> > in the capital, Jakarta, and the departure of many
> > Western relief agencies. Aceh residents are ready
> > get back to work.
> > They just need some help.
> > "We had a lot of organizations rushing in here,"
> > said Andrew Sobey, operations officer with the
> > United Nations' Food and Agriculture Organization.
> > "Many NGO's brought in a lot of money but did not
> > have the expertise, didn't know how to spend it."
> > Mr. Bloom and his colleagues are practical,
> > relief workers who know how to spend money. Their
> > organization, Austin International Rescue
> > Operations, or AIRO, has staked out a position as
> > leading broker in boat-building, a critical
> > enterprise for Acehnese, most of whom are
> > The tsunami destroyed hundreds of fishing vessels,
> > leaving many workers unemployed and dependent on
> > government handouts.
> > Six months ago, AIRO did not even exist. Mr. Bloom
> > and the Lymans were just three Austinites who
> > up with no plan other than to help.
> > They were an unlikely trio. Aaron Lyman, 46,
> > president, has held several high-tech management
> > jobs, most recently vice president for worldwide
> > sales with SigmaTel, a leading Austin-based
> > chip supplier. He was involved in charity work in
> > Indonesia from 1978 to 1980. His brother, Eric,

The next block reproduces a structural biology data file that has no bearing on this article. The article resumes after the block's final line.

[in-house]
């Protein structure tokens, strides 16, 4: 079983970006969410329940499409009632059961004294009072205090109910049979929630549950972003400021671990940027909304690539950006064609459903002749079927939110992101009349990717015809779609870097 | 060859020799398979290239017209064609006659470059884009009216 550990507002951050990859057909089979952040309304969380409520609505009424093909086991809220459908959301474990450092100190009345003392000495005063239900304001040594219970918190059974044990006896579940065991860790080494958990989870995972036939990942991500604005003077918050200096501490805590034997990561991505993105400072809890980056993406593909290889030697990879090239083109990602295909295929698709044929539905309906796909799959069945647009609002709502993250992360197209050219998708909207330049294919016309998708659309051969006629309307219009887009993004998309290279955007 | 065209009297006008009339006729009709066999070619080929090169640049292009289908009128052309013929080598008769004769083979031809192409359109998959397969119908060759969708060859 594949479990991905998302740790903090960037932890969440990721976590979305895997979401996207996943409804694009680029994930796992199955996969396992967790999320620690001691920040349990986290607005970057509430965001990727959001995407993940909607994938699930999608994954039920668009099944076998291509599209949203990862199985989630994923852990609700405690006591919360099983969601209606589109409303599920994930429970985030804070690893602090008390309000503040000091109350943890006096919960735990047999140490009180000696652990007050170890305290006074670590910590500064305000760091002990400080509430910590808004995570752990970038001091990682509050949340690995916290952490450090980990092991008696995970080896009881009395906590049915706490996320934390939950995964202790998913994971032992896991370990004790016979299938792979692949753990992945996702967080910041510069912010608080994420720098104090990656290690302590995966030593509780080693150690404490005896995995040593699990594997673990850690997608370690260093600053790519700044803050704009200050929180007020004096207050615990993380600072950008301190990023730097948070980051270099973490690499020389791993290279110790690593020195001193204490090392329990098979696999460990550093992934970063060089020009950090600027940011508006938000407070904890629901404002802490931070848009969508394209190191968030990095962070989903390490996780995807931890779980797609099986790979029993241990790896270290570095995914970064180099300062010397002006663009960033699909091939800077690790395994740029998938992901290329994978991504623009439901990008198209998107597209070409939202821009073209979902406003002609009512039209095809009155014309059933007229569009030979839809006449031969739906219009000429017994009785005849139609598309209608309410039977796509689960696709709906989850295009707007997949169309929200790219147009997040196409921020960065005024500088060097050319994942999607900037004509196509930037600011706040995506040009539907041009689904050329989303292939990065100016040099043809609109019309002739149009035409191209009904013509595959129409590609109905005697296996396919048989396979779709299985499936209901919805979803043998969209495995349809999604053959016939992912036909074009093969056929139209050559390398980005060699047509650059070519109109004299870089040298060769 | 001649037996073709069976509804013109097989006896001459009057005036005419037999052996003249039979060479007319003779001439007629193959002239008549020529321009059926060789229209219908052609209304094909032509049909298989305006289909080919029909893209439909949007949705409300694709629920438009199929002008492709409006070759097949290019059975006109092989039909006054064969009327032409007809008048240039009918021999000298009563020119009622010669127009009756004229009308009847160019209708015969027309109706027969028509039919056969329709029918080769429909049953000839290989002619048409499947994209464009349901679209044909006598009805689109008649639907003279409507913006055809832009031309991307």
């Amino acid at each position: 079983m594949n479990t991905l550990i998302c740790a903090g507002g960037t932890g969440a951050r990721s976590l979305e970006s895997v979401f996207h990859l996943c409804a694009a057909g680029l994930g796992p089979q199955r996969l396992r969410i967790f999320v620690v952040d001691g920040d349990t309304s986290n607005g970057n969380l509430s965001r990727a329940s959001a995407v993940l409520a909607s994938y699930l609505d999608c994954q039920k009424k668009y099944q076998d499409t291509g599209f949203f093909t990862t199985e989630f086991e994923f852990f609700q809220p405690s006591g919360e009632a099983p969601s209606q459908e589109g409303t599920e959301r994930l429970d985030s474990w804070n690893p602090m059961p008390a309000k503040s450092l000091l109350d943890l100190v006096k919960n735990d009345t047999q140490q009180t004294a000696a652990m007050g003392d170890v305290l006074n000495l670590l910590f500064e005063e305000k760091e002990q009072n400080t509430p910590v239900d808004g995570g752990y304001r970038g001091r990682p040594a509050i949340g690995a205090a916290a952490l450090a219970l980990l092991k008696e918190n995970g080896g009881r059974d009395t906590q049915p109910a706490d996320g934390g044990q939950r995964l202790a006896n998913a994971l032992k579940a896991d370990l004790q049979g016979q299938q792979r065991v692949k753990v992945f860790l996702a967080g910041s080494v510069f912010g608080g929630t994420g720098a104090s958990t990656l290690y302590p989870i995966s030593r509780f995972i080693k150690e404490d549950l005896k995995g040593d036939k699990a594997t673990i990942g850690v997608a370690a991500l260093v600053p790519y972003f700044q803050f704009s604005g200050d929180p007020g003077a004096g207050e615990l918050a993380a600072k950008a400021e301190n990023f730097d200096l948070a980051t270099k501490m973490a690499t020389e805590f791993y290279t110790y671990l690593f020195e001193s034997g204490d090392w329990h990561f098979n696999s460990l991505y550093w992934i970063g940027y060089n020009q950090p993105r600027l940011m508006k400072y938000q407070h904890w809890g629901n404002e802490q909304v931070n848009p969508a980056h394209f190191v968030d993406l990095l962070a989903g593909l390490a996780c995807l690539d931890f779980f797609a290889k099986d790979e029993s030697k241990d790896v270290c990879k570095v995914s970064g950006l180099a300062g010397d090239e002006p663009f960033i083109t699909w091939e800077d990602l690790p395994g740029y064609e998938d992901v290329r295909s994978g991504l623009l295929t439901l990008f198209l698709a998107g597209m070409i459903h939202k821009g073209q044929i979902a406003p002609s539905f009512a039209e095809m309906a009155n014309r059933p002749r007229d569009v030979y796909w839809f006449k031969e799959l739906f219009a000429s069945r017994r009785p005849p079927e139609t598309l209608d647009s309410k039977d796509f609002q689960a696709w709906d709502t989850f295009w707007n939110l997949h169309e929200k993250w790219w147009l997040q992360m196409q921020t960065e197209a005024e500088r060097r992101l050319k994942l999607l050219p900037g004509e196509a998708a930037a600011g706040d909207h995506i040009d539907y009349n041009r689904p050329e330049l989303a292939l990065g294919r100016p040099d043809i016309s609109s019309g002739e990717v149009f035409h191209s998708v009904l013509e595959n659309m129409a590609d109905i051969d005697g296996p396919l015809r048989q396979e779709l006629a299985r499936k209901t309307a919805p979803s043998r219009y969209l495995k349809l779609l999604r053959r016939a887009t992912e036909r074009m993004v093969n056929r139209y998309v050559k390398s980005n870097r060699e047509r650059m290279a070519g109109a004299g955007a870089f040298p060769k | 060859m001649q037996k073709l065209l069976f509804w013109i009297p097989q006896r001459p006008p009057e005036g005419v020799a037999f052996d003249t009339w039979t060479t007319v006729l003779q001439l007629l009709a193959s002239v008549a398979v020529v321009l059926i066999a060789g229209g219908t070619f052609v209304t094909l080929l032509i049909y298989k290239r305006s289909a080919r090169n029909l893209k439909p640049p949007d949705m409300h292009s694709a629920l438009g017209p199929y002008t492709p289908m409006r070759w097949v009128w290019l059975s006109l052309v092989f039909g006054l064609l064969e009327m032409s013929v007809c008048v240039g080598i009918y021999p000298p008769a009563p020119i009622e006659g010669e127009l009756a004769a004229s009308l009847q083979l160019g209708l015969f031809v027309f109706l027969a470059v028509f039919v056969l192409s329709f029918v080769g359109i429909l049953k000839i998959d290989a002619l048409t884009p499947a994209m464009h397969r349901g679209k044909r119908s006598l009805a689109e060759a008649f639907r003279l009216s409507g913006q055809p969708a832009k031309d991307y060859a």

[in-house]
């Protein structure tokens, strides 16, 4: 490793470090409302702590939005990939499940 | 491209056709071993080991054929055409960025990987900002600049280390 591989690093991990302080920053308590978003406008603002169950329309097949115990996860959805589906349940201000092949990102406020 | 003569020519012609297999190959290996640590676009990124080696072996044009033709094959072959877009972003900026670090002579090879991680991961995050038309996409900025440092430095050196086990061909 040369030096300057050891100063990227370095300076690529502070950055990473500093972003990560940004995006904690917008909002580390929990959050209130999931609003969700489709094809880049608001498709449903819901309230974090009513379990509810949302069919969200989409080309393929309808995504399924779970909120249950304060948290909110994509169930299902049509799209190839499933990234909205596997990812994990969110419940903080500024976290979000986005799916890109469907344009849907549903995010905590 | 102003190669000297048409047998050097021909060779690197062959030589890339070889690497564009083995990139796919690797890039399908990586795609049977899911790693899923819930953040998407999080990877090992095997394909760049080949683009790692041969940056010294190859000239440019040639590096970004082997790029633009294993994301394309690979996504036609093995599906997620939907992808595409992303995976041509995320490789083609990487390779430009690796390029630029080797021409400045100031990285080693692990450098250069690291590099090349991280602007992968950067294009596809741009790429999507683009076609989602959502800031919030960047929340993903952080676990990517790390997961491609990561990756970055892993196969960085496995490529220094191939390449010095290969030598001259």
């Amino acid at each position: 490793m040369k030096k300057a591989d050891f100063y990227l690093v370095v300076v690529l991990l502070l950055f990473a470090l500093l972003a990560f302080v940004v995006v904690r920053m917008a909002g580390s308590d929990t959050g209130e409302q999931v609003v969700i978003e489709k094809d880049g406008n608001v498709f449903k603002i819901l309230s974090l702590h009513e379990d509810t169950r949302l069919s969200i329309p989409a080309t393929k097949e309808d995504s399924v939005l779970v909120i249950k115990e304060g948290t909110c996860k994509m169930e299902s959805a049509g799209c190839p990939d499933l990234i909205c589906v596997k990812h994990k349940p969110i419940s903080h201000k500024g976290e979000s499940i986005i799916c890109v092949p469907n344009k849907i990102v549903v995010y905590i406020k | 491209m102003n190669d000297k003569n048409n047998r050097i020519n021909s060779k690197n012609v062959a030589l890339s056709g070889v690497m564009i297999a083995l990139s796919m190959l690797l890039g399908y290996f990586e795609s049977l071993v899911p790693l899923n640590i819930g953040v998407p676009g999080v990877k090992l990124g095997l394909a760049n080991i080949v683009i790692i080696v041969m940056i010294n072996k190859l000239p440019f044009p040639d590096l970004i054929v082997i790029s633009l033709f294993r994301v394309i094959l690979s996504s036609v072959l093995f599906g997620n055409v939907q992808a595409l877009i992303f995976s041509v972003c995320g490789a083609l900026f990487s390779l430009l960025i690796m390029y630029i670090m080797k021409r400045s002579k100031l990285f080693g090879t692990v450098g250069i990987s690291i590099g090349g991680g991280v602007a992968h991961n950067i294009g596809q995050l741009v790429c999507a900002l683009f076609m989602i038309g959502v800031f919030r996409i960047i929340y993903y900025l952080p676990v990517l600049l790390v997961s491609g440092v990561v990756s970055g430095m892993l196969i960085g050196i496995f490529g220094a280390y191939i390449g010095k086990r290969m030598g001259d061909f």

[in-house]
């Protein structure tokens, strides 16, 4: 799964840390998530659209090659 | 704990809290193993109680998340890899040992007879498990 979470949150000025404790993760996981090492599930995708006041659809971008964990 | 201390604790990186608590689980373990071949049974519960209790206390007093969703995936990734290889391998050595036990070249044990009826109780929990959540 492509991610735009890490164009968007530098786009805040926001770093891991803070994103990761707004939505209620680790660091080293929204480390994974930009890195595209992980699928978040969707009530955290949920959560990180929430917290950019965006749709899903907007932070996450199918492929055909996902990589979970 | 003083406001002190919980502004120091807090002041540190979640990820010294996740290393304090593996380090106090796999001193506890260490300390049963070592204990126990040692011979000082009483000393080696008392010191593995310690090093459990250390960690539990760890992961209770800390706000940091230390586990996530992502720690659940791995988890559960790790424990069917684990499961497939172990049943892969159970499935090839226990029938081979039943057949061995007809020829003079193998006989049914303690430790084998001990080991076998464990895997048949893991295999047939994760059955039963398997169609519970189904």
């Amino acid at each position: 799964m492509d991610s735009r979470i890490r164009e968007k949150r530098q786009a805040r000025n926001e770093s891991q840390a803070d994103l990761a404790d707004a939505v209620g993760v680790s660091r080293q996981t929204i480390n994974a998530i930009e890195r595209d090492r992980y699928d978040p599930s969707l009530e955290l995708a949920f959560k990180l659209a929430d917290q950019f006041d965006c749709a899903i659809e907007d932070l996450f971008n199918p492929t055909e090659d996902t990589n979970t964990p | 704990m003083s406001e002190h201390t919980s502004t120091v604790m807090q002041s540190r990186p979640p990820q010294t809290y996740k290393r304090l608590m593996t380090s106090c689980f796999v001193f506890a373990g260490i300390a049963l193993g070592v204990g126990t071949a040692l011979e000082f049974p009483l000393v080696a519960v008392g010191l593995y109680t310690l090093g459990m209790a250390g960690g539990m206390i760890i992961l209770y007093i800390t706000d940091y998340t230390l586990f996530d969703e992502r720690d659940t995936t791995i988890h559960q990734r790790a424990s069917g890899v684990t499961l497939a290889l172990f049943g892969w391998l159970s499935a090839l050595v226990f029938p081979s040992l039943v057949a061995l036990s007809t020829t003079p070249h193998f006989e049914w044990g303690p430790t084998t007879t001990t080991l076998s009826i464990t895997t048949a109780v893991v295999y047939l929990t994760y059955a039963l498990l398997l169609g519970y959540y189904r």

> > is a world-record bungee jumper and "extreme
> > adventurer" who has traveled extensively in South
> > America and has 20 years of experience in the
> > construction industry. Mr. Bloom, 50, is a former
> > deputy commissioner with the Texas Rehabilitation
> > Commission who served with the Peace Corps in
> > Afghanistan.
> > Modest motto
> > "Our message, since Day One of this great
> > has been consistent: We simply hope people will
> > each other in whatever way they can, and have fun
> > doing it," Aaron Lyman said from Austin. "Within
> > families, across the street or across the world,
> > can all make a difference to help ease suffering
> > sadness."
> > The men could have donated money but instead
> > to fly to Indonesia for direct involvement.
> > "We didn't know what we were going to do when we
> > came here, whether we'd be pulling out dead bodies
> > from rubble," Mr. Bloom said. "I started doing
> > research and found this area was the center of
> > fishing, that many people had lost their
> > livelihoods."
> > So that was the direction in which the men went.
> > Shortly after arriving, they incorporated as AIRO,
> > nonprofit agency, because, "We needed to be
> > somebody," Mr. Bloom said. "We were not going to
> > anywhere telling people we are three guys from
> > Austin."
> > The lean operation soon began to be noticed
> > in a gargantuan relief process tangled up in red
> > tape and politics, it was getting things done
> > "Because of our efficiency, our use of local
> > craftsmen and materials and sensitivity to local
> > cultures, we are getting outside funding for
> > 200 boats in-process now, with hundreds more still
> > in need," Aaron Lyman said.
> > Now, from a rented, three-story building, AIRO is
> > helping whole villages and towns get back to the
> > business of making a living.
> > Building boats